Seriously. Do you have a problem?
How do you know? Take this quiz and hear from a recovering addict.
Talked to a Samsung customer service rep today, she didn’t know what I should do about a Note 7 because I purchased it from Samsung.com
Oh brother, this is bad
How well do you know your Facebook friends?
Some of them may not be your friends at all, and could be putting your information and identity at risk.
It’s happening more often on the social network.
Con-artists use the social network to get all kinds of information on unsuspecting people who accept friend requests from strangers.
A typical scam involves an imposter setting up an account and friending someone at random. When they accept, they are able to send other requests to their friends and will often use one of those friends profile photo and information to set up an identical but fake account.
Then the fraudster will send out multiple requests from that person’s list of friends.
By accepting a fried request from one of these con-artists, the Facebook user grants permission for the faker to gain access to any and all information they’ve posted to Facebook. That include email addresses, phone numbers, family members, photos, education, workplace and address which is enough to get started on stealing a person’s identity.
While it is rare, other incidents involve the unkown friend to monitor when someone is out of town and have broken into homes using this tactic.
There are signs to look for to determine whether a friend request is coming from an actual person:
- Has the Facebook user posted more than a few updates? Facebook does catch on to fake profiles and will shut them down. A profile with only a few posts and few friends is likely a fake.
- What does the profile photo look like? Most times the fraudster will steal a photo they find online. It is often of a pretty girl. The fake profile we found used a photo from a model stolen from a website.
- To check the photo, go to www.tineye.com to search the web for where the photo has been used before.
The internet has made millions of things easier but some things more difficult.
Artists and photographers know this particularly well. While releasing some of their work to be displayed online they also run a risk of having it stolen.
“It’s been a huge problem for us,” said John Chester, owner of www.wildapple.com. Chester’s group focuses on helping artists protect their work from being stolen and used for profit. Chester says it’s especially a problem for artists who run the risk of their creations being stolen by companies in China that will use the images on things such as home decor, dinnerware, rugs and iPhone cases.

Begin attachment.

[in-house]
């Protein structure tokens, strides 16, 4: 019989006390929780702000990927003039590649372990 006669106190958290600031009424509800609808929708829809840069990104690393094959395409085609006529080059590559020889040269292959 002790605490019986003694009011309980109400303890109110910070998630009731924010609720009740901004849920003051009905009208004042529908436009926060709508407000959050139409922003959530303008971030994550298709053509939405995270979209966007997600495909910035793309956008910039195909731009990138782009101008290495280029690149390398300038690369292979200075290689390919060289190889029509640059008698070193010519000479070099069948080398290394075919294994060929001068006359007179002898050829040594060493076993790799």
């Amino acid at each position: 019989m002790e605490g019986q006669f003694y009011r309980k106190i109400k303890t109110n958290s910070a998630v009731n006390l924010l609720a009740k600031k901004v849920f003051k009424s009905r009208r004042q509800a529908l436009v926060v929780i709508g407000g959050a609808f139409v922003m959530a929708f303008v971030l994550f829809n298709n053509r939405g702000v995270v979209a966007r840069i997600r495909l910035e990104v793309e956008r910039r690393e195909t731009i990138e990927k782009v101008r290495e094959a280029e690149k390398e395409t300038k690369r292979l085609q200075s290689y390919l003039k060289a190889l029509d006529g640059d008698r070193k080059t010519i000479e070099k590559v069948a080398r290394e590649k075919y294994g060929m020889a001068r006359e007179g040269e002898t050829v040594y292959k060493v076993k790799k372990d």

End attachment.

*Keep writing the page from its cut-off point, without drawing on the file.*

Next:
Photographers who post their portfolio in an online gallery can easily have those images copied by anyone who finds them on a simple Google search.
Chester suggests artists use a copyright mark embossed on the digital copy.
“Really use watermarking,” he said. “It doesn’t have to be on the whole image, but in the corner, or make it quite visible,” said Chester.
www.watermark.ws is a good source for photographers and artists. The free site allows someone to upload their work and create a watermark for it that can include their name, website or logo.
www.tineye.com is another good source for artists and anyone who posts their photos on Facebook or anywhere online.
The reverse image search asks for the URL of any image you’re searching for and will then search through billions of posted photos. TinEye will then show you everyplace the image is found online.
We tried it searching for an image of the New York skyline used first by National Geographic. We found it on several websites and used by at least one Twitter user as their cover photo.
Chester told us once an artist finds their work has been copied without permission, they should first contact the person or company using the photo and ask them to either take it down or pay a royalty.
If that doesn’t work he said an attorney may be necessary.
“If someone’s going to take your work and profit from it, that’s not legal, and it’s not right,” Chester said.
Annie Bosko www.anniebosko.com
A country music singer says streaming music services like Spotify and Apple Music makes it hard to earn a living.
Singer Songwriter Annie Bosko told us as people move away from purchasing singles and albums musicians have to
“It’s kind of where we are right now,” Bosko said. “The music is essentially free and it’s going to become even more free.”
Spotify, Apple Music, Pandora and Soundcloud are increasingly becoming the places music fans listen to music. Subscriptions to Apple Music is roughly the price of one album purchased on iTunes. Sales of entire albums is almost unheard of today as most fans will purchase only the singles they like. Spotify, Pandora and Soundcloud have free versions and YouTube is the most popular place for people to listen to music for free.
“I have kind of come to the conclusion that I’m going to make most of my living off touring, live shows and publishing and not so much selling records,” said Bosko who’s opened or sang backup to Darius Rucker, Adele, Josh Groban, Dierks Bentley and others.
Other artists say most of the revenue they and the record companies see come by way of merchandise sold at concerts and shows.